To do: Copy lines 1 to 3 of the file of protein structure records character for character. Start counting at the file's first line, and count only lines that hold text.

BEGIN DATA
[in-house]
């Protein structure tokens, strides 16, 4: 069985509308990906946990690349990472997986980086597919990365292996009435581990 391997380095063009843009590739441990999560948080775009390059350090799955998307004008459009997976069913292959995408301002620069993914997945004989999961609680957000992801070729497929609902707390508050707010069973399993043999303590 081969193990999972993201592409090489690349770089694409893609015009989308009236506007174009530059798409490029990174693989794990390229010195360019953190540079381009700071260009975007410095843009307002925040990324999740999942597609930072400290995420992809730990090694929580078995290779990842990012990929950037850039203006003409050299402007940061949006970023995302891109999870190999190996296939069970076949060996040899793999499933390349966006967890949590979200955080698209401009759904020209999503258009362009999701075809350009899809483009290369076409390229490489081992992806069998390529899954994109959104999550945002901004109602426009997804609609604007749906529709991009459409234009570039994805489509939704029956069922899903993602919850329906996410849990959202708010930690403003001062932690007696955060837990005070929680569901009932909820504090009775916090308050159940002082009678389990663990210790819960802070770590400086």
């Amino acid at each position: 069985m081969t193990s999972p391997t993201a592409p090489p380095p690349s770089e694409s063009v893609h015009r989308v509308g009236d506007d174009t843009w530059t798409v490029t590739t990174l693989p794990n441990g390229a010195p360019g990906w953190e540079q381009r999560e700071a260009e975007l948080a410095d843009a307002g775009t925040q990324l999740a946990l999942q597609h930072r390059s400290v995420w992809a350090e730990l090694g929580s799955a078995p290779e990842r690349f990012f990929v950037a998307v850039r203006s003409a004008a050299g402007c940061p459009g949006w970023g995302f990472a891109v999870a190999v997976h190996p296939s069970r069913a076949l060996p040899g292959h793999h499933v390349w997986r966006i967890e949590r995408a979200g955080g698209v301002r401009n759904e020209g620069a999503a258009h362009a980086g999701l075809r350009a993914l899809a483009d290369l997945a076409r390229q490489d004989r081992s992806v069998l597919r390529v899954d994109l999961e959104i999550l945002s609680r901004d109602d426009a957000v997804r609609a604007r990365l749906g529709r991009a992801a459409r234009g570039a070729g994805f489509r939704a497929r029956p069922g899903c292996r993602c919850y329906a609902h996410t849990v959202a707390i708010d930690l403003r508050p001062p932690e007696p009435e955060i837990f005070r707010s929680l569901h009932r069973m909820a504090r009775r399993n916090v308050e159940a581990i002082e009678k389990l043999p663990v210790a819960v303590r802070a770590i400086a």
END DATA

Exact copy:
[in-house]
């Protein structure tokens, strides 16, 4: 069985509308990906946990690349990472997986980086597919990365292996009435581990 391997380095063009843009590739441990999560948080775009390059350090799955998307004008459009997976069913292959995408301002620069993914997945004989999961609680957000992801070729497929609902707390508050707010069973399993043999303590 081969193990999972993201592409090489690349770089694409893609015009989308009236506007174009530059798409490029990174693989794990390229010195360019953190540079381009700071260009975007410095843009307002925040990324999740999942597609930072400290995420992809730990090694929580078995290779990842990012990929950037850039203006003409050299402007940061949006970023995302891109999870190999190996296939069970076949060996040899793999499933390349966006967890949590979200955080698209401009759904020209999503258009362009999701075809350009899809483009290369076409390229490489081992992806069998390529899954994109959104999550945002901004109602426009997804609609604007749906529709991009459409234009570039994805489509939704029956069922899903993602919850329906996410849990959202708010930690403003001062932690007696955060837990005070929680569901009932909820504090009775916090308050159940002082009678389990663990210790819960802070770590400086």
């Amino acid at each position: 069985m081969t193990s999972p391997t993201a592409p090489p380095p690349s770089e694409s063009v893609h015009r989308v509308g009236d506007d174009t843009w530059t798409v490029t590739t990174l693989p794990n441990g390229a010195p360019g990906w953190e540079q381009r999560e700071a260009e975007l948080a410095d843009a307002g775009t925040q990324l999740a946990l999942q597609h930072r390059s400290v995420w992809a350090e730990l090694g929580s799955a078995p290779e990842r690349f990012f990929v950037a998307v850039r203006s003409a004008a050299g402007c940061p459009g949006w970023g995302f990472a891109v999870a190999v997976h190996p296939s069970r069913a076949l060996p040899g292959h793999h499933v390349w997986r966006i967890e949590r995408a979200g955080g698209v301002r401009n759904e020209g620069a999503a258009h362009a980086g999701l075809r350009a993914l899809a483009d290369l997945a076409r390229q490489d004989r081992s992806v069998l597919r390529v899954d994109l999961e959104i999550l945002s609680r901004d109602d426009a957000v997804r609609a604007r990365l749906g529709r991009a992801a459409r234009g570039a070729g994805f489509r939704a497929r029956p069922g899903c292996r993602c919850y329906a609902h996410t849990v959202a707390i708010d930690l403003r508050p001062p932690e007696p009435e955060i837990f005070r707010s929680l569901h009932r069973m909820a504090r009775r399993n916090v308050e159940a581990i002082e009678k389990l043999p663990v210790a819960v303590r802070a770590i400086a």